How to Get a Child Support Order Modified Because of a Disability
If you can't work due to disability, ask for a child support modification.
When a person becomes disabled and can no longer work, it can become difficult to meet financial obligations. This is no less true for a parent who is responsible for child support payments. Fortunately, if you become disabled and begin to get Social Security benefits, you may be able to modify the amount of child support or alimony you are required to pay.
Child Support Modifications Through the Courts
Child support is governed by state law (though it can be enforced at the federal level). This means that if you want to make changes to the amount of support you are ordered to pay, you must go through the court system that has jurisdiction over your case; this is usually, but not always, the state where your child is living.
You'll need to ask for hearing so that you can argue to have your child support obligation reduced to an amount you think is fair, given the fact that your income has been greatly reduced. Although it varies from state to state, here are some examples of factors that courts usually take into consideration when determining whether child support payments should be modified (either increased or decreased):
- whether one of the parents has lost a job or begun a new one
- whether one of the parents is experiencing a financial hardship (due, for example, to an illness or job loss)
- whether a parent has become disabled
- the relative earnings of both parents
- custody arrangements
- whether extraordinary expenses are being paid on behalf of the child (for example, all medical expenses)
- a change in child care expenses
- changes in household size (for example due to a new marriage), and
- changes in the cost of living.
Your state may use other criteria when deciding whether support should be modified, so be sure to check on this before asking for a modification.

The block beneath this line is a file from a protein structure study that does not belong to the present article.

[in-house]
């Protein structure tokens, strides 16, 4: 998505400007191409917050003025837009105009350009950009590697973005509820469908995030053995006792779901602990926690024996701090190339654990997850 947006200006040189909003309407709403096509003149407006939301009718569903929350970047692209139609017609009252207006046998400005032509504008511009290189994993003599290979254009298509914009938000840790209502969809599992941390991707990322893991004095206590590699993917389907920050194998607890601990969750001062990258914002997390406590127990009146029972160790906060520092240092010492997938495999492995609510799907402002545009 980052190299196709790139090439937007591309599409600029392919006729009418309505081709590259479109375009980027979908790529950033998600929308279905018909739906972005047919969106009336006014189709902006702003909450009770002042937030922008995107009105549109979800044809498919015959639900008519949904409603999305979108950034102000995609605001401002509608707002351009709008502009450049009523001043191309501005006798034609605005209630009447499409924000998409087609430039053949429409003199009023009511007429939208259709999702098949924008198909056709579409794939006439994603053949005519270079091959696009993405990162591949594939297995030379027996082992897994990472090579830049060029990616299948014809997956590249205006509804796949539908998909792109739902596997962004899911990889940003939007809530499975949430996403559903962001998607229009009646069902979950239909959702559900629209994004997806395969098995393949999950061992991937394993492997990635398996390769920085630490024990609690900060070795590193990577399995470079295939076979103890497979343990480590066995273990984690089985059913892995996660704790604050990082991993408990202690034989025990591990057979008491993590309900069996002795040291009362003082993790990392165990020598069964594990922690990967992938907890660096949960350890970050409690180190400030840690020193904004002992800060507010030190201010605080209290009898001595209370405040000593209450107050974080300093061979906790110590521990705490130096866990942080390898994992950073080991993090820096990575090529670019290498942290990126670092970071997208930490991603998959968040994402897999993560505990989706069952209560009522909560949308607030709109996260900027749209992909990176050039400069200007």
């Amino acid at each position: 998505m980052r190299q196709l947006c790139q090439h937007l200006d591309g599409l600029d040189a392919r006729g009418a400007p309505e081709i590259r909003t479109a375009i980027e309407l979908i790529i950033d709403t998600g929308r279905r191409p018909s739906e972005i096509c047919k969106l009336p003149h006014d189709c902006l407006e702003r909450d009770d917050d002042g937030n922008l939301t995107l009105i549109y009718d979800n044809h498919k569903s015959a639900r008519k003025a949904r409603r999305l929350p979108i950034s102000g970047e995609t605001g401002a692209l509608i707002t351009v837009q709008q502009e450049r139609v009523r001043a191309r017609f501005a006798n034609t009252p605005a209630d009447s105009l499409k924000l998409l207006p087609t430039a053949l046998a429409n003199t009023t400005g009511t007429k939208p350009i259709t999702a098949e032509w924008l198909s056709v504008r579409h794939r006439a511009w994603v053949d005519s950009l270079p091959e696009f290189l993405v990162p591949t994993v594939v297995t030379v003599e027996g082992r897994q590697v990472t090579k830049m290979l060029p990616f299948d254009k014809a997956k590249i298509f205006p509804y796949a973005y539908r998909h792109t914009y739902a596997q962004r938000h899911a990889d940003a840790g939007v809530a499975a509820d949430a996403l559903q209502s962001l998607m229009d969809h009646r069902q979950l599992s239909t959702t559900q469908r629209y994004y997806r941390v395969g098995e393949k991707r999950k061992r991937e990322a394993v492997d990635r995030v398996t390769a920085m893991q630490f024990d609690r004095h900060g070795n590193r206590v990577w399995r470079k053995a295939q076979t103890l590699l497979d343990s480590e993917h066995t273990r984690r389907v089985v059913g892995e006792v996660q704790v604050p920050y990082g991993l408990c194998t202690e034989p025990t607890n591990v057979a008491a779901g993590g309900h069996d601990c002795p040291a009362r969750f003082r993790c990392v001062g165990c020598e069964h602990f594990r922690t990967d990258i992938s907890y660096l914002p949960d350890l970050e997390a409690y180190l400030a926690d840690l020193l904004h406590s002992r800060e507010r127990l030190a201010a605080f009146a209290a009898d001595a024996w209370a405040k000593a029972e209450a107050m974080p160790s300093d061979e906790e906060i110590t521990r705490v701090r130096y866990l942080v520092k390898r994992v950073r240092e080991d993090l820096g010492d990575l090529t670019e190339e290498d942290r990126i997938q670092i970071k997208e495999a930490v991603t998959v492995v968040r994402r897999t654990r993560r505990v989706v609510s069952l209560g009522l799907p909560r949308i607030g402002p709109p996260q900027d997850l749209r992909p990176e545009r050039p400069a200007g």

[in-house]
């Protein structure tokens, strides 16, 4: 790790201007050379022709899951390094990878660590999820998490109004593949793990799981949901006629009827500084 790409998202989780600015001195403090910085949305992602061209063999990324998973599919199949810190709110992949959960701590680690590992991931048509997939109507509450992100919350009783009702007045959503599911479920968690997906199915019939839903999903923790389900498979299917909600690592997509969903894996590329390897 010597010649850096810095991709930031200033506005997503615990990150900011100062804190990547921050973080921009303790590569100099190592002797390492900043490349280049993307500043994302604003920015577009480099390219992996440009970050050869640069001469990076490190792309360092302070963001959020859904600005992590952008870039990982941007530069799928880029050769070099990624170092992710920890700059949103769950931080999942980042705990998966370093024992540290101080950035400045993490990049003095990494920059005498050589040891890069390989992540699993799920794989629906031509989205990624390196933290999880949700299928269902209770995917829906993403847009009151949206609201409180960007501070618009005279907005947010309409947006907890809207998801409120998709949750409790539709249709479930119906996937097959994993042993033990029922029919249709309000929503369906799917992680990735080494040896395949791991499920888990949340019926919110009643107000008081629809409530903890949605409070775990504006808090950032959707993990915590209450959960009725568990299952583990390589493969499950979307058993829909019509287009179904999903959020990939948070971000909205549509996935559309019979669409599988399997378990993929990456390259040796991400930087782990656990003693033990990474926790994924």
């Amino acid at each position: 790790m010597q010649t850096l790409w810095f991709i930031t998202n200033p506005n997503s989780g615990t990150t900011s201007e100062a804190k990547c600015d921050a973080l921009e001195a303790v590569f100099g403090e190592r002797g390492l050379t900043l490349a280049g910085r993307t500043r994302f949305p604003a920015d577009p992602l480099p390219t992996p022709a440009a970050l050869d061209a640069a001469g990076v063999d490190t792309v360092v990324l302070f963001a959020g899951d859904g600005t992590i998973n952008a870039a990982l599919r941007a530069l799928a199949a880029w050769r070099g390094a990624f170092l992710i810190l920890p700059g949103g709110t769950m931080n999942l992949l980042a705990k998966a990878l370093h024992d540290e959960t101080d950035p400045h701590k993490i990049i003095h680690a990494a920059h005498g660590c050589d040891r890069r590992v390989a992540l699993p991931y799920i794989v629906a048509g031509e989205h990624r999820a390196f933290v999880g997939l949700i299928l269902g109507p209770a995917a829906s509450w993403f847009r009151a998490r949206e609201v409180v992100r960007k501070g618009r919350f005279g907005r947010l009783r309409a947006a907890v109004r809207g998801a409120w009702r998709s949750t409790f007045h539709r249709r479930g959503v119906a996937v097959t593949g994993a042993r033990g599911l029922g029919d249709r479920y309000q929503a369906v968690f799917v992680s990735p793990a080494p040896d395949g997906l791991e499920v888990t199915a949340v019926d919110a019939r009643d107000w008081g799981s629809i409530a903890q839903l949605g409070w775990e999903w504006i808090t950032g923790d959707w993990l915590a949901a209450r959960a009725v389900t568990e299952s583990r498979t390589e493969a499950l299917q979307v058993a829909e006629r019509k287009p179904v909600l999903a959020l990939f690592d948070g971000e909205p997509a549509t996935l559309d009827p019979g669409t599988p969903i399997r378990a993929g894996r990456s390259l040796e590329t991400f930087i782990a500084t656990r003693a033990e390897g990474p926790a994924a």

Negotiating a Modification With the Other Parent
If you and your child’s other parent are able to communicate well, you can also arrange a modification between the two of you. If you can come to agreement, make sure to put it in writing and ask a judge to approve the change. While there is nothing that requires you to get the court system involved, without an order signed by a judge, it can be very difficult to enforce any agreement that you and the other parent may come to.
It may be helpful to explain to the other parent why you need the modification; for example, you could provide him or her with a doctor's statement about your condition. You could also offer to provide non-financial support to your child, such as before or after school child-care (if it is appropriate and your are able to). Many times the non-custodial parent has objections to child support modifications because the custodial parent perceives that the non-custodial parent is simply trying to get out of his or her responsibilities to the child.
SSI Versus SSDI
Social Security administers two types of benefits: Supplemental Security Income (SSI), for those with low income, or Social Security Disability Insurance (SSDI), for those who are eligible for Social Security retirement benefits. It is usually much easier for a person getting SSI to be awarded a modification.
When your wages changes to SSI because of a disability, you will no doubt be eligible for a child support modification because your income will be lower. Some states count your SSI check as income (including Florida and Illinois) when recalculating your benefits, while other states (such as Colorado) don't even count your SSI as income when determining child support obligations. This is because it is a means-tested benefit awarded to people with little or no income or other resources.